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Open Access Research article

Risk of esophagus cancer in diabetes mellitus: a population-based case-control study in Taiwan

Kao-Chi Cheng1, Yu-Lung Chen1, Shih-Wei Lai12, Pang-Yao Tsai34 and Fung-Chang Sung34*

Author Affiliations

1 Department of Family Medicine, China Medical University Hospital, Taichung, 404, Taiwan

2 School of Medicine, China Medical University, Taichung, 404, Taiwan

3 Management Office for Health Data, China Medical University Hospital, Taichung, 404, Taiwan

4 Department of Public Health, China Medical University, Taichung, 404, Taiwan

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BMC Gastroenterology 2012, 12:177  doi:10.1186/1471-230X-12-177

Published: 12 December 2012

Abstract

Background

Diabetes mellitus (DM) has been associated with the cancer risk. This study investigated relationship between DM and esophageal cancer using Taiwan’s insurance data.

Methods

We identified 549 patients with esophageal cancer newly diagnosed in 2000-2009 and randomly selected 2196 controls without any cancer, frequency matched by sex, age and diagnosis year of cases. Logistic regression model estimated odds ratios (ORs) and 95% confidence intervals (CI) of esophageal cancer associated with DM, sex, age. co-morbidities and medications.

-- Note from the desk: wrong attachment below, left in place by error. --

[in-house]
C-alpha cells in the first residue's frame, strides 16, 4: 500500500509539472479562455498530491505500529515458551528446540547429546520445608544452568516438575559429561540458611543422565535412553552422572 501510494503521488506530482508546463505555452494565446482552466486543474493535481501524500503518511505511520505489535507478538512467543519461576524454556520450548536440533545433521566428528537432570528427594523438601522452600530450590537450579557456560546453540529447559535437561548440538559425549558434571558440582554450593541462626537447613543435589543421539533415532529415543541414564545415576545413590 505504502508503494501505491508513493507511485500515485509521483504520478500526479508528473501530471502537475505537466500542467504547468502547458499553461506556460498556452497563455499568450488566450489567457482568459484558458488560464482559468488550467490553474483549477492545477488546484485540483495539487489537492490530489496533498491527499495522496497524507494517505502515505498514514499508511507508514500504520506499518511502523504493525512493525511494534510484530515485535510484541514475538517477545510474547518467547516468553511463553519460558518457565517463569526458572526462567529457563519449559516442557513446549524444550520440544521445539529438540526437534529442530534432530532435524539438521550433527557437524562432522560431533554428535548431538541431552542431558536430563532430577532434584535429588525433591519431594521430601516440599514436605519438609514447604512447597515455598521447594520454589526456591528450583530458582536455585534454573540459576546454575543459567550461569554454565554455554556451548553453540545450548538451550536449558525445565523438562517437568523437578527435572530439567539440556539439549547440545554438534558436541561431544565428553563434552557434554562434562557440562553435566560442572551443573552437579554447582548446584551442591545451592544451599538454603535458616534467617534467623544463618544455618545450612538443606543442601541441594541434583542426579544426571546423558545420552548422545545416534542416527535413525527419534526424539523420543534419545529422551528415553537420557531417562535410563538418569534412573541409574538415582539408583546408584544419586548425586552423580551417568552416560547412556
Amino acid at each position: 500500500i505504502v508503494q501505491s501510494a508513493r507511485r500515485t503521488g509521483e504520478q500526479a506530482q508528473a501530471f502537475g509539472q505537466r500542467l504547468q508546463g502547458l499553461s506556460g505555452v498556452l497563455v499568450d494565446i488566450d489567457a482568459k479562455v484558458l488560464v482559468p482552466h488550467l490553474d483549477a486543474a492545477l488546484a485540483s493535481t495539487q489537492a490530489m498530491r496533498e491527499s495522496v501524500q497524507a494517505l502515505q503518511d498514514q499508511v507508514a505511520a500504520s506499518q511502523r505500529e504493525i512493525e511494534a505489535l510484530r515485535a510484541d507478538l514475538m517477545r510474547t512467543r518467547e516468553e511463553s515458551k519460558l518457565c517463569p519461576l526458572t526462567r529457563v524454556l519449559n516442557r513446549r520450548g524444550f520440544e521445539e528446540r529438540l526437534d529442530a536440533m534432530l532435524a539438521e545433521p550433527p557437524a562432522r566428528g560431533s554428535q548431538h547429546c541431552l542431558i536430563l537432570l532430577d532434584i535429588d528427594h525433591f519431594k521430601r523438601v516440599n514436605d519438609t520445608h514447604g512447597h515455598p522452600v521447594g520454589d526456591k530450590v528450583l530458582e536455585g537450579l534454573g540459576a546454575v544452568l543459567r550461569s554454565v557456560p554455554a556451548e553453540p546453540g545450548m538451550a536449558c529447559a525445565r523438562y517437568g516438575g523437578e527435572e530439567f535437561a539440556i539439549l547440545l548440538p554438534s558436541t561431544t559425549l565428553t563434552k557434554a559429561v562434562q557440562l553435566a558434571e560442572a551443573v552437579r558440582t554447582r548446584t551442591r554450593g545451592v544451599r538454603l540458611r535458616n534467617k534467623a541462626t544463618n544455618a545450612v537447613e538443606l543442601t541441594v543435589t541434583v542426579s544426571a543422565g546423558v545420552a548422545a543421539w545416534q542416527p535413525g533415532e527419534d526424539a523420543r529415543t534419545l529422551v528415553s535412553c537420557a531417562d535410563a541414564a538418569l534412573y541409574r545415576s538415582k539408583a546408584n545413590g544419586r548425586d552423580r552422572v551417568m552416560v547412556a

Results

Cases were more prevalent than controls for alcoholism and esophageal disorders and using nonsteroidal anti-inflammatory drugs (NSAIDs) and cyclooxygenase-2 inhibitors but not DM. Esophageal cancer had no association with DM (OR 0.99, 95% CI 0.71-1.37), but significantly associated with alcoholism (OR 14.1, 95% CI 7.87-25.4), esophageal ulcer (OR 10.1, 95% CI 5.70-17.9), esophageal reflux (OR 3.47, 95% CI 2.14-5.26) and uses of NSAIDs (OR 2.73, 95% CI 1.80-4.13). An elevated risk of esophageal cancer appeared in DM patients taking insulin (OR 2.57, 95% CI 1.08-6.15) or sulfonyurea (OR 3.80, 95% CI 1.16-12.5).

Conclusions

Patients with DM are not at higher risk for esophagus cancer. However, esophageal disorders and anti-diabetic drugs are associated with the risk of the disease.

Keywords:
Case-control study; Diabetes; Esophagus cancer; Insulin